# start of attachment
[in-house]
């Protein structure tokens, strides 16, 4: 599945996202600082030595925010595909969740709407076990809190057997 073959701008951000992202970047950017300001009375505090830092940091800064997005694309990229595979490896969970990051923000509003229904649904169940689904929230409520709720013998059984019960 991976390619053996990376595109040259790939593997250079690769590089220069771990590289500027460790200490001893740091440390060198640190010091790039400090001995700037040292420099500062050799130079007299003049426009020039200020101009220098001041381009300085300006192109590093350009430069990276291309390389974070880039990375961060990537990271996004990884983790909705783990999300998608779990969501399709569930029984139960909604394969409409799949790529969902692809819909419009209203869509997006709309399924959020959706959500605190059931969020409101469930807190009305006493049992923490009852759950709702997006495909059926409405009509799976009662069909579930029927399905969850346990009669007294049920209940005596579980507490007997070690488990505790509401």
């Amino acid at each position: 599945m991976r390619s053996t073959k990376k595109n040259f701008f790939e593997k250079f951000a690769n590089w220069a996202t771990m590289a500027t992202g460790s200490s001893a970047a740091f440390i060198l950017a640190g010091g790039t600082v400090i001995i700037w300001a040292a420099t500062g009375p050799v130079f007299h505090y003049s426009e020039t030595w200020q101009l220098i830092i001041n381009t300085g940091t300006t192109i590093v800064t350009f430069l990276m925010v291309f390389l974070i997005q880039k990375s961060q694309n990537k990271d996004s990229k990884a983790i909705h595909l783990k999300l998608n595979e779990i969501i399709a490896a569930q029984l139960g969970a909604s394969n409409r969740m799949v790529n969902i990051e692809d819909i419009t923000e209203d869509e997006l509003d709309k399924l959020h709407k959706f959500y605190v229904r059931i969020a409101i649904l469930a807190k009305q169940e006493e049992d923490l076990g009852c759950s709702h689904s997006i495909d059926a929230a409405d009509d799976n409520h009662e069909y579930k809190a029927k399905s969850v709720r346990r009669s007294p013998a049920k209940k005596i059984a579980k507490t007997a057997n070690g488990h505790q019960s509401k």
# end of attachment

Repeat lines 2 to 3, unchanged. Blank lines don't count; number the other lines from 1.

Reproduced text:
């Protein structure tokens, strides 16, 4: 599945996202600082030595925010595909969740709407076990809190057997 073959701008951000992202970047950017300001009375505090830092940091800064997005694309990229595979490896969970990051923000509003229904649904169940689904929230409520709720013998059984019960 991976390619053996990376595109040259790939593997250079690769590089220069771990590289500027460790200490001893740091440390060198640190010091790039400090001995700037040292420099500062050799130079007299003049426009020039200020101009220098001041381009300085300006192109590093350009430069990276291309390389974070880039990375961060990537990271996004990884983790909705783990999300998608779990969501399709569930029984139960909604394969409409799949790529969902692809819909419009209203869509997006709309399924959020959706959500605190059931969020409101469930807190009305006493049992923490009852759950709702997006495909059926409405009509799976009662069909579930029927399905969850346990009669007294049920209940005596579980507490007997070690488990505790509401």
């Amino acid at each position: 599945m991976r390619s053996t073959k990376k595109n040259f701008f790939e593997k250079f951000a690769n590089w220069a996202t771990m590289a500027t992202g460790s200490s001893a970047a740091f440390i060198l950017a640190g010091g790039t600082v400090i001995i700037w300001a040292a420099t500062g009375p050799v130079f007299h505090y003049s426009e020039t030595w200020q101009l220098i830092i001041n381009t300085g940091t300006t192109i590093v800064t350009f430069l990276m925010v291309f390389l974070i997005q880039k990375s961060q694309n990537k990271d996004s990229k990884a983790i909705h595909l783990k999300l998608n595979e779990i969501i399709a490896a569930q029984l139960g969970a909604s394969n409409r969740m799949v790529n969902i990051e692809d819909i419009t923000e209203d869509e997006l509003d709309k399924l959020h709407k959706f959500y605190v229904r059931i969020a409101i649904l469930a807190k009305q169940e006493e049992d923490l076990g009852c759950s709702h689904s997006i495909d059926a929230a409405d009509d799976n409520h009662e069909y579930k809190a029927k399905s969850v709720r346990r009669s007294p013998a049920k209940k005596i059984a579980k507490t007997a057997n070690g488990h505790q019960s509401k």